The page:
By Maddie Orton
It’s back-to-back-to-back performances for organizations attending the five-day Association of Performing Arts Presenters (or APAP) Conference in Manhattan. Representatives from venues like NJPAC, bergenPAC and others search through a Midtown hotel for the right acts to complete their seasons. Scott Stoner helps organize the conference.
“They’re from communities large and small, urban, rural from all around the country, and there’s a lot of international folks here who are representing artists internationally. And also international presenters here looking for U.S. artists to travel abroad,” Stoner said.
Bryan Zellmer is here for Sussex County Community College. Students and members of the public attend shows at their performing arts center.
“From APAP, I get about 65 percent of my programming,” he said. “And I end up booking a few acts that I didn’t even know about before I came here.”
There are more acts to see than opportunities to see them, so people jump from room to room to catch as many as they can.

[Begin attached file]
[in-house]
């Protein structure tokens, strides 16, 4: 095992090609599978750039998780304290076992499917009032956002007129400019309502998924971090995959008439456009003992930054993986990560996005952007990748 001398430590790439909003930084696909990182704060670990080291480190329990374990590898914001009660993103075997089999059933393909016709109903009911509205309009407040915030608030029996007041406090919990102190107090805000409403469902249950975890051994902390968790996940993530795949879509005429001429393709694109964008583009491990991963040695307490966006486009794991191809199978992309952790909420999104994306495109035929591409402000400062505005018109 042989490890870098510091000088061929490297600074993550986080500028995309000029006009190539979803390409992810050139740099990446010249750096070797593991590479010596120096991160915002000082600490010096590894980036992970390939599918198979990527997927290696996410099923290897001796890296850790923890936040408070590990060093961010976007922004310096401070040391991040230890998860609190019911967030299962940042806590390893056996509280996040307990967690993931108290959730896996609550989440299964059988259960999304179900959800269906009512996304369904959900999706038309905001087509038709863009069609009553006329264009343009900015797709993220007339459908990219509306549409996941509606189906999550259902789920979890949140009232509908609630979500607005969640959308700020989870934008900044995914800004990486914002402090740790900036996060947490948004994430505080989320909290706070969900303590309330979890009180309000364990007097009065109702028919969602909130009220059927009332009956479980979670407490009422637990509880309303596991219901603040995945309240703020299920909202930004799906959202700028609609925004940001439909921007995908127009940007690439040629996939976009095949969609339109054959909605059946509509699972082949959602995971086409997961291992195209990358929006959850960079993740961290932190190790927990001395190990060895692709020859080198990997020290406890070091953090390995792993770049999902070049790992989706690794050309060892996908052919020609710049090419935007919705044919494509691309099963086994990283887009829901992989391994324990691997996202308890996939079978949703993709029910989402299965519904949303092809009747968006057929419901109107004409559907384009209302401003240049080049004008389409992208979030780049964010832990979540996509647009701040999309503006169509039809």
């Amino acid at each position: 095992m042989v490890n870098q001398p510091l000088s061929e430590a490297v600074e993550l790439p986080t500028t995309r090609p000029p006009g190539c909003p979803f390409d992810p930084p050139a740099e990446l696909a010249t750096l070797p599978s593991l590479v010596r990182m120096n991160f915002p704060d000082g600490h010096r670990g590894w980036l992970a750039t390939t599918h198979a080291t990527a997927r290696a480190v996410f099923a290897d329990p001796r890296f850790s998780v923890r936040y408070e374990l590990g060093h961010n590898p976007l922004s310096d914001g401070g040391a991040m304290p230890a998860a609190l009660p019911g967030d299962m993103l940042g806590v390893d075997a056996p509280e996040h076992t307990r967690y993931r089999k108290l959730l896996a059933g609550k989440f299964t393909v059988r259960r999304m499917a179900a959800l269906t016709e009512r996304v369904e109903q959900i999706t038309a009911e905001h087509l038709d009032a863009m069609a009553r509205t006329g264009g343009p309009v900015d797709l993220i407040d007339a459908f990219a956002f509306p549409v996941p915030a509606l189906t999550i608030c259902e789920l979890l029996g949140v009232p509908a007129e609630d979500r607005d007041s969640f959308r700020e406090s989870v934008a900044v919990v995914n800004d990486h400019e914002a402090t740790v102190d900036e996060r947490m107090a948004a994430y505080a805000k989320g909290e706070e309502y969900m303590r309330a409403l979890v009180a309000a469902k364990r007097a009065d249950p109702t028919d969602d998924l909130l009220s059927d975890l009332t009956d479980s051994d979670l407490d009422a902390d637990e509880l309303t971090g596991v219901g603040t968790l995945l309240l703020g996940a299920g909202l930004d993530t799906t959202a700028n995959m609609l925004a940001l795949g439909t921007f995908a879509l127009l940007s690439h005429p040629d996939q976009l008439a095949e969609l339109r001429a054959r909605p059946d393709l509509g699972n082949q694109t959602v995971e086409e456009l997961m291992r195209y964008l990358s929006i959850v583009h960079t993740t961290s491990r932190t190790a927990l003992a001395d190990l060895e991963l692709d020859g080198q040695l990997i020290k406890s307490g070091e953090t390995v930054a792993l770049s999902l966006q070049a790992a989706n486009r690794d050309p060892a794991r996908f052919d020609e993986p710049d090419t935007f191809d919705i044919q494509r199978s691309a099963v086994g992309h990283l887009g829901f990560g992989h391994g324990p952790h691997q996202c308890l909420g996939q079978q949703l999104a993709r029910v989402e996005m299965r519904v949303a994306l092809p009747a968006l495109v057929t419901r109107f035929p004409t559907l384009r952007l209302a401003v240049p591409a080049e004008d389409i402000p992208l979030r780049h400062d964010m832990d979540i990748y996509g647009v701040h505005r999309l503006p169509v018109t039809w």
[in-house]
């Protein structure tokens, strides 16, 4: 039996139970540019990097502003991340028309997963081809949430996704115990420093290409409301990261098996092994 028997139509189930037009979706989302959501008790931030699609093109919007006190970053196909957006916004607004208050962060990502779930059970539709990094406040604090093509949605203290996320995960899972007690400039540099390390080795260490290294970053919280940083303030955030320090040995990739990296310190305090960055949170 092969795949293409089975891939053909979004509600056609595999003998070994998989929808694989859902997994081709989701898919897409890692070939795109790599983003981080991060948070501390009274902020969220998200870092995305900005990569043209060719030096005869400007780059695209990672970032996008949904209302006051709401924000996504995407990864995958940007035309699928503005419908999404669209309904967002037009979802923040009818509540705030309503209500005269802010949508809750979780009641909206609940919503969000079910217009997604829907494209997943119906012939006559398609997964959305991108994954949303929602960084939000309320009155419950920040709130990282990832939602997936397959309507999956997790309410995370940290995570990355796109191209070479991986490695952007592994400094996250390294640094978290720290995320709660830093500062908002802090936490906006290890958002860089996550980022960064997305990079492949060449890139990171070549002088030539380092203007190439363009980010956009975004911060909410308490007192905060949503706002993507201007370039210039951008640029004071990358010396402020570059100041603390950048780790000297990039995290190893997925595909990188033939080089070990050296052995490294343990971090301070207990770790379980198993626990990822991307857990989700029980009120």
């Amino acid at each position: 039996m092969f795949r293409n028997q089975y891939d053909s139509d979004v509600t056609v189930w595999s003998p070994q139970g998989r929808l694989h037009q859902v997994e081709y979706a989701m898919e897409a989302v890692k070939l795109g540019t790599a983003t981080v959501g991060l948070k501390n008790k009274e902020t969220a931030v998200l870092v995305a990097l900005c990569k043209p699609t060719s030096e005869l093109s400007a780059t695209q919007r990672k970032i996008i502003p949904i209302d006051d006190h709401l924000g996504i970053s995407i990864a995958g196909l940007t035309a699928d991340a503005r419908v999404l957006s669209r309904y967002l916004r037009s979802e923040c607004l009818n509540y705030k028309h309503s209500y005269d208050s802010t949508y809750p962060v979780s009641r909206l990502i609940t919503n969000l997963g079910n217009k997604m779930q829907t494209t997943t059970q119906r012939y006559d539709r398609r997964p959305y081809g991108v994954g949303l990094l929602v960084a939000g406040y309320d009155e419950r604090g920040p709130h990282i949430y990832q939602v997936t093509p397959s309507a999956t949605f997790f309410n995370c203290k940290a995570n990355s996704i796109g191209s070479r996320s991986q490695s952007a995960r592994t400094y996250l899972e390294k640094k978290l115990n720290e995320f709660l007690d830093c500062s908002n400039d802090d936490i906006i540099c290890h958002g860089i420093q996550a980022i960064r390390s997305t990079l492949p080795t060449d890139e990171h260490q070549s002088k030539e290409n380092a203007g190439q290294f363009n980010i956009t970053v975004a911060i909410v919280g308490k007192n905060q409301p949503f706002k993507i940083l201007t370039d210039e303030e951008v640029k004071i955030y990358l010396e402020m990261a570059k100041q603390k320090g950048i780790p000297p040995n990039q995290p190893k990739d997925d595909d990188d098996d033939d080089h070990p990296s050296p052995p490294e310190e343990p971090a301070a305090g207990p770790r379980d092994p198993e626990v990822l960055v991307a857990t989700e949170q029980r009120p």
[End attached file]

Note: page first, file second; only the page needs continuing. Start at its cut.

When asked how many acts he thinks he will see, Zellmer said, “I couldn’t even count. I try to get as many in as I could possibly see. I run myself ragged, but it’s really worth it.”
It’s worth it for the performers, too, who look to the conference to book tour dates. Rimli Roy is one of them. She’s founder and artistic director of Surati, a Jersey City-based Indian performing arts group.
“We are showcasing tonight, so we have a lot of prospective presenters who will come to our showcase. And then, if they like what they see, which I hope they do, there’s a big chance of your booking for shows and other tours,” she said.
Touring means income for performing arts non-profits. New Brunswick’s American Repertory Ballet is looking to expand their touring radius. It’s their third year showcasing at the conference, and first year with a full booth.
“Part of our strategic planning will make touring a very big part of our company,” said American Repertory Ballet Executive Director Vanessa Logan.
For Logan, the trip across the river is already paying off.
“One person said, ‘OK, I’ll see you next spring, let’s solve that and we’ll talk next week.’ So it is absolutely that successful,” she said.
The APAP Conference also allows performing arts presenters to work together in coordinating bookings and discussing trends.
But, when they’re not talking shop, you could easily confuse arts-loving professionals at the conference for kids in a candy store.